In regards to reading theological books, you have encountered much of what I have as well.....people telling you stop reading deep theological books or the puritans and that you should focus exclusively on "wifely/motherly" learnings. While I do wholeheartedly believe that it is good for a woman to learn and grow at cultivating her skills within the home, I don't believe that our learning should end there!

I think it is the DUTY of every believer, whether a man or woman or even child.......to search the Scriptures, to learn and grow in the knowledge of God, and to work out our salvation with fear and trembling! On that note, I think we need to examine ourselves and why we are learning .....is our motivation to rule over husbands or men in the church? Is it to usurp their headship and authority over us? Is it to make up for any lack in their leadership or authority? (If that is the case we ought to be encouraging Godly leadership and learning among men, but not take over their roles!) And are we learning at the neglect of our households or are we learning to the profit of our households? That should be the real question for every woman!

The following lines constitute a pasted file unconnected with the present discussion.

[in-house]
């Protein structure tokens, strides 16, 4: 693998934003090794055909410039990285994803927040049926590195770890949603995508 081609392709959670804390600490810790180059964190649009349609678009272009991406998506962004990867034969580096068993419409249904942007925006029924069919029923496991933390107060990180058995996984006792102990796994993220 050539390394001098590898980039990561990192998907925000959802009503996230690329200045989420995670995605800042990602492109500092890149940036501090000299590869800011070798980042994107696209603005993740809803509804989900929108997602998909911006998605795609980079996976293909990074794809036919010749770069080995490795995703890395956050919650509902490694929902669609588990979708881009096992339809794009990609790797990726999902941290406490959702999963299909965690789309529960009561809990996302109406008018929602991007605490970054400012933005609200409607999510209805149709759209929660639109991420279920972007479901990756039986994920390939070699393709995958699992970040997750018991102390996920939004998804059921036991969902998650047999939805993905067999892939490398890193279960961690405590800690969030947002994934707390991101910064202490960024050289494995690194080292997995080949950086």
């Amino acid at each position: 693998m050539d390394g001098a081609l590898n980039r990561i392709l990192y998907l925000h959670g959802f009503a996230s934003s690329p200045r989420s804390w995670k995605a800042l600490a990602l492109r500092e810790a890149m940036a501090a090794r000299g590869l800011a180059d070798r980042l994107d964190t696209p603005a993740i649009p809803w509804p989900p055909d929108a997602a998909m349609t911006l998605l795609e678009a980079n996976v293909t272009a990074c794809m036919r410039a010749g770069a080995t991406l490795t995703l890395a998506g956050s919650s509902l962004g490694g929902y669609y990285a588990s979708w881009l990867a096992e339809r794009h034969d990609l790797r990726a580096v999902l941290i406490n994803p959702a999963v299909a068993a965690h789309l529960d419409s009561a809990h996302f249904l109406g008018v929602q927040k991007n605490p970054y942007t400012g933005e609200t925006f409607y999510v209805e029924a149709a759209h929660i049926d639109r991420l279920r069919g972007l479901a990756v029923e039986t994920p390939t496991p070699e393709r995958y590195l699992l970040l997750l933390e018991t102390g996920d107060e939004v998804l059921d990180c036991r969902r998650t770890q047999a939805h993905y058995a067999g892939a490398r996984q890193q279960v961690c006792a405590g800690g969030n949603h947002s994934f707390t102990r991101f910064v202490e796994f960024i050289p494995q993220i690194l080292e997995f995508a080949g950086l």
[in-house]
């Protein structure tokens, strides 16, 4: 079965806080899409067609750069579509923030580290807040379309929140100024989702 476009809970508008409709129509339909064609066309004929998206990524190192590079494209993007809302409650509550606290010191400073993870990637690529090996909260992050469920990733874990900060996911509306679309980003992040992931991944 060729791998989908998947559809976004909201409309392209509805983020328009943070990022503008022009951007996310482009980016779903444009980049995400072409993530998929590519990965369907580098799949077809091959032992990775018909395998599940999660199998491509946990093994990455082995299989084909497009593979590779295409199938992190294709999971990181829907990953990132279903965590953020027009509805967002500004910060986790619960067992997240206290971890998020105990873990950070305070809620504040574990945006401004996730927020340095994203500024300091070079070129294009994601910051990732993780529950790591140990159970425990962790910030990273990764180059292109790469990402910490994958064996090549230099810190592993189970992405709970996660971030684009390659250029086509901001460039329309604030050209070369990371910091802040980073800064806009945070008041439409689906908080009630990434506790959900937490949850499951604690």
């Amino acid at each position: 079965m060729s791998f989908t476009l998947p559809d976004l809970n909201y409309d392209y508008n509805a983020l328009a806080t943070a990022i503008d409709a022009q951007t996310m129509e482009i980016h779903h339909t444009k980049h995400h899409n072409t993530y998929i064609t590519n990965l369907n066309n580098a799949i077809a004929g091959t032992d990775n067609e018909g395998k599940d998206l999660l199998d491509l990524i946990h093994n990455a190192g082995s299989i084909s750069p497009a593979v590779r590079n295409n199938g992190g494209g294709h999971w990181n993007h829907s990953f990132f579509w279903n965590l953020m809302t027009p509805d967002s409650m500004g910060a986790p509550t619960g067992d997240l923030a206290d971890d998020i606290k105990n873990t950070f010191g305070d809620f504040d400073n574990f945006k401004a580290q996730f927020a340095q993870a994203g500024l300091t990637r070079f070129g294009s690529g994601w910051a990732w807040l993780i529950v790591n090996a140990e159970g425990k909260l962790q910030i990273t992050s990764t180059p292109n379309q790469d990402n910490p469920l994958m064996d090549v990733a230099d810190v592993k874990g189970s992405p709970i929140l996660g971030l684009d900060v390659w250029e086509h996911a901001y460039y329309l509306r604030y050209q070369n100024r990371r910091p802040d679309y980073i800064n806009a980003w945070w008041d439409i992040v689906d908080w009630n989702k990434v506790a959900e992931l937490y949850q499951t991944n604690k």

God has clearly laid out unique and complementarian roles for both men and women. And while we are equal in our worth, we are not equal the roles that God has created for us. Individual women may or may not be married....but the principle of being a helpmeet will transcend every role that God has placed us in! We were created specifically as helpers, and God is glorified and well-pleased when we fulfill that role with joy in our hearts in whatever capacity! Whether we are single, or married, or widowed....we ought to be CHARACTERIZED by the spirit of gentleness and submission in our lives! (1 Peter 3: 1-7) We may not all perform the exact same "duties" or have the exact same gifts or talents, but the principle of being a helper should still apply! We can't strictly define what that will look like, but the older women ought to teach and encourage the younger women to be keepers of the home and care for their families. (Titus 2: 3-5) This is the goal that we ought to strive for.......the principle should remain but the application of it will vary with every woman and calling in her life!

Anyhow, those are SOME of my thoughts on this broad subject, but I hope it helps somewhat! :)
 

Montanablue

Puritan Board Doctor